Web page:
1911 Encyclopædia Britannica/Agouti
|←Agoult, Marie Catherine Sophie de Flavigny||1911 Encyclopædia Britannica, Volume 1
|See also Common agouti on Wikipedia; and our 1911 Encyclopædia Britannica disclaimer.|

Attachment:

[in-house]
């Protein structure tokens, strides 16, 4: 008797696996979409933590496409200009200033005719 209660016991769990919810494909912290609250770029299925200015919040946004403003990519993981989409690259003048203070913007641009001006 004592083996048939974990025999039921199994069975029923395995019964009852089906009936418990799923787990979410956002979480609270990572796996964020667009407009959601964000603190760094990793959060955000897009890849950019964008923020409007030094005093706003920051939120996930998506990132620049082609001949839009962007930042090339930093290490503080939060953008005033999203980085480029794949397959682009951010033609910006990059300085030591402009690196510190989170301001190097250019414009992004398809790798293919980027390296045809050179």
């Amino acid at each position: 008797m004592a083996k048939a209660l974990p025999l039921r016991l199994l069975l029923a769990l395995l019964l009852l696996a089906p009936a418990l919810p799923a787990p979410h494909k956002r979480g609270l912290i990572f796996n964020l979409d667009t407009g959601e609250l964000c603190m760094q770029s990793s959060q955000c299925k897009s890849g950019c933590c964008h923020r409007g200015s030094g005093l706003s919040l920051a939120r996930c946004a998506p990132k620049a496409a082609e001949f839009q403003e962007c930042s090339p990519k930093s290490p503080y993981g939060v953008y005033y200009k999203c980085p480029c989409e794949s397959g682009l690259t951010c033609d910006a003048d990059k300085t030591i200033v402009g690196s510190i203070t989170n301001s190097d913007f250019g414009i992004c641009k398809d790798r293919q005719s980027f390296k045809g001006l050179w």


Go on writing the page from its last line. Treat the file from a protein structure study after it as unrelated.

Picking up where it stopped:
Agouti, or AGUTI, the West Indian name of Dasyprocta aguti, a terrestrial rodent of the size of a rabbit, common to Trinidad and Guiana, and classed in the family Caviidae. Under the same term may be included the other species of Dasyprocta, of which there are about half a score in tropical America. Agoutis are slender-limbed rodents, with five front and three hind toes (the first front toe very minute), and very short tails. The hair, especially on the hind-quarters, is coarse and somewhat rough; the colour being generally rufous brown. The molar teeth have cylindrical crowns, with several islands and a single lateral fold of enamel when worn. In habits agoutis are nocturnal, dwelling in forests, where they conceal themselves during the day in hollow tree-trunks, or in burrows among roots. Active and graceful in their movements, their pace is either a kind of trot or a series of springs following one another so rapidly as to look like a gallop. They take readily to water, in which they swim well. Their food comprises leaves, roots, nuts and other fruits. They do much harm to plantations of sugar-cane and bananas. In captivity the females produce only one or two young at a birth.